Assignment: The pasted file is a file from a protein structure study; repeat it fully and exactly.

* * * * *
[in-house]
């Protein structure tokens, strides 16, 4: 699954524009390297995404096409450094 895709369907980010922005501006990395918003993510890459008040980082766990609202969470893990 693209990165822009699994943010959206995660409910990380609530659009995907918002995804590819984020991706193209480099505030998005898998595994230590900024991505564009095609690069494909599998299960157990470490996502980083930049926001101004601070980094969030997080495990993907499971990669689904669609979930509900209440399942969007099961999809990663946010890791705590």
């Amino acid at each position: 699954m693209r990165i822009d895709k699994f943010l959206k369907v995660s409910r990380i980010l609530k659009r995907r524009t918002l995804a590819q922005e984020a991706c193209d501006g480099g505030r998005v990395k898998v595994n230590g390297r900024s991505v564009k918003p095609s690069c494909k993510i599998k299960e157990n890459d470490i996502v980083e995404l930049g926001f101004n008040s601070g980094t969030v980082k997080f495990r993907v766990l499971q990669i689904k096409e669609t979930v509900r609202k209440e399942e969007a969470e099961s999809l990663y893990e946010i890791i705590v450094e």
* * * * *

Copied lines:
[in-house]
């Protein structure tokens, strides 16, 4: 699954524009390297995404096409450094 895709369907980010922005501006990395918003993510890459008040980082766990609202969470893990 693209990165822009699994943010959206995660409910990380609530659009995907918002995804590819984020991706193209480099505030998005898998595994230590900024991505564009095609690069494909599998299960157990470490996502980083930049926001101004601070980094969030997080495990993907499971990669689904669609979930509900209440399942969007099961999809990663946010890791705590």
């Amino acid at each position: 699954m693209r990165i822009d895709k699994f943010l959206k369907v995660s409910r990380i980010l609530k659009r995907r524009t918002l995804a590819q922005e984020a991706c193209d501006g480099g505030r998005v990395k898998v595994n230590g390297r900024s991505v564009k918003p095609s690069c494909k993510i599998k299960e157990n890459d470490i996502v980083e995404l930049g926001f101004n008040s601070g980094t969030v980082k997080f495990r993907v766990l499971q990669i689904k096409e669609t979930v509900r609202k209440e399942e969007a969470e099961s999809l990663y893990e946010i890791i705590v450094e």